In Flannery O’Connor’s short fiction, the id is called onto the carpet. As her readers are ineluctably drawn into the often twisted mindsets of her characters, she exposes selfishness and the consequences that come from acting on it. Each story features a cast that varies widely in age, ethnicity, gender, and social class, and the reader’s glimpse into their lives is all the deeper for its brevity.
“Everything That Rises Must Converge” and “The Comforts of Home” each have a clear lesson: Don’t be a bigot. O’Connor could have gotten on a soap box, but instead she uses her story-telling to get the point across. Each story features an antagonist who is convinced of his or her own righteousness, and each has to face the harsh outcome of their conceit. Far from doling out eye-for-an-eye judgment, though, the author seems to question the sentences— which are dramatic in both stories— even as she imparts them.
O’Connor’s talent for capturing the honesty and the resolve of a child’s mind shines in “The River.” The reader experiences the story through the eyes of Harry, the young son of perpetually-drunk parents. One day he is taken to a religious function by his baby-sitter and baptized in a river. “Now you can go to the kingdom of Christ,” the preacher tells him, and Harry takes this rather well, since he thinks the preacher means he doesn’t have to go back home. The next morning, while his folks recover from last night’s party, Harry returns to the river and drowns in an attempt to find the kingdom of Christ at the bottom.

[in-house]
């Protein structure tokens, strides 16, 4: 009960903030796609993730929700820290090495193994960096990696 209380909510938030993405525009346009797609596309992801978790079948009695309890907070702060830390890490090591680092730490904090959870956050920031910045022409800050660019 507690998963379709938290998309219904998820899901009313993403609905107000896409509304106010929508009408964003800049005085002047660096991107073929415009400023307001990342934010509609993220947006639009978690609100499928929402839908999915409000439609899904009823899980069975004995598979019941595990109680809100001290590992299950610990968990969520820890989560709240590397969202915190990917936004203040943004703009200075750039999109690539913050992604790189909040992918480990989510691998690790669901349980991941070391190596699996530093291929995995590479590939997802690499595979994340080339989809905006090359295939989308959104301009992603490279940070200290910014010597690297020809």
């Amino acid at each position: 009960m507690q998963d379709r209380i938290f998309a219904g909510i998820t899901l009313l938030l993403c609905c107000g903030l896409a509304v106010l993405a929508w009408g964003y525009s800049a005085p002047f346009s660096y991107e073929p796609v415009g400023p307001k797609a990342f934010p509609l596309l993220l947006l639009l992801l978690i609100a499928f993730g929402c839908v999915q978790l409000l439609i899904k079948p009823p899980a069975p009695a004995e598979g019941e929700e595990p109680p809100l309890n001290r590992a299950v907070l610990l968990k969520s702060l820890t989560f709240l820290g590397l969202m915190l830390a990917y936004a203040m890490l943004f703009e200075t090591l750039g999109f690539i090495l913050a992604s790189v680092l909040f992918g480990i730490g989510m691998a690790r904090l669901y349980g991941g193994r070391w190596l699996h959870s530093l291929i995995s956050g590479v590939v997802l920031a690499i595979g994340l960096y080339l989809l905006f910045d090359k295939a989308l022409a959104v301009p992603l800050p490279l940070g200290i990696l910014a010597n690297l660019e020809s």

When O’Connor writes from adult points of view, the stories get even more disconcerting. “A Good Man is Hard to Find” would be just another urban legend (family of five murdered by highway robbers!) if not for the nature versus nurture debate between the leader of the highway gang and the grandmother, which takes place while the old woman’s family is dying around her. “Good Country People” centers around Joy, a queen among cynics, who tries to seduce a Bible salesman to show him the futility of morality. In a perverse plot twist, however, the seemingly innocent young man convinces her to remove her wooden leg and then absconds with it, frankly informing her that he’s a con man and not the Bible-toting simpleton she thought he was.
Dark and always profound, each of Flannery O’Connor’s stories calls for a questioning of assumptions. She delves into the flawed motives and actions of her characters, but never spoon-feeds conclusions or sermonizes. As O’Connor unfolds her characters’ inner lives, her readers are forced to examine themselves, but also to think outside themselves.